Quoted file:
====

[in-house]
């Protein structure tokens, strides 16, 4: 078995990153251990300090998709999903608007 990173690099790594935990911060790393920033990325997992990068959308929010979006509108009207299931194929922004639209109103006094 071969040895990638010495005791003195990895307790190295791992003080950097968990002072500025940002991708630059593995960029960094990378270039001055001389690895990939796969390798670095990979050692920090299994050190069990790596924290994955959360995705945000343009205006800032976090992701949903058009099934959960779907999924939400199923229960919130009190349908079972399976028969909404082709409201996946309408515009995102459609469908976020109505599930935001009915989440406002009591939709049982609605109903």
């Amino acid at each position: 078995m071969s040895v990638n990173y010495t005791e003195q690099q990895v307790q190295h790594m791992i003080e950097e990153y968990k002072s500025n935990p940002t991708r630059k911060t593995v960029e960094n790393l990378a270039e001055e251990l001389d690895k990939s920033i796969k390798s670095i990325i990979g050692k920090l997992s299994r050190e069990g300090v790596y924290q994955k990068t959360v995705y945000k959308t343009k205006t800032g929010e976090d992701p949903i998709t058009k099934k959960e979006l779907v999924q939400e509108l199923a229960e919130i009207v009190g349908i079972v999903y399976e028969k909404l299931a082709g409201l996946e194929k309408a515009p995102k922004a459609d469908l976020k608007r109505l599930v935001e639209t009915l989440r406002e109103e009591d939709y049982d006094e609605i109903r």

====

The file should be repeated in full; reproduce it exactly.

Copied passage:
[in-house]
């Protein structure tokens, strides 16, 4: 078995990153251990300090998709999903608007 990173690099790594935990911060790393920033990325997992990068959308929010979006509108009207299931194929922004639209109103006094 071969040895990638010495005791003195990895307790190295791992003080950097968990002072500025940002991708630059593995960029960094990378270039001055001389690895990939796969390798670095990979050692920090299994050190069990790596924290994955959360995705945000343009205006800032976090992701949903058009099934959960779907999924939400199923229960919130009190349908079972399976028969909404082709409201996946309408515009995102459609469908976020109505599930935001009915989440406002009591939709049982609605109903």
């Amino acid at each position: 078995m071969s040895v990638n990173y010495t005791e003195q690099q990895v307790q190295h790594m791992i003080e950097e990153y968990k002072s500025n935990p940002t991708r630059k911060t593995v960029e960094n790393l990378a270039e001055e251990l001389d690895k990939s920033i796969k390798s670095i990325i990979g050692k920090l997992s299994r050190e069990g300090v790596y924290q994955k990068t959360v995705y945000k959308t343009k205006t800032g929010e976090d992701p949903i998709t058009k099934k959960e979006l779907v999924q939400e509108l199923a229960e919130i009207v009190g349908i079972v999903y399976e028969k909404l299931a082709g409201l996946e194929k309408a515009p995102k922004a459609d469908l976020k608007r109505l599930v935001e639209t009915l989440r406002e109103e009591d939709y049982d006094e609605i109903r």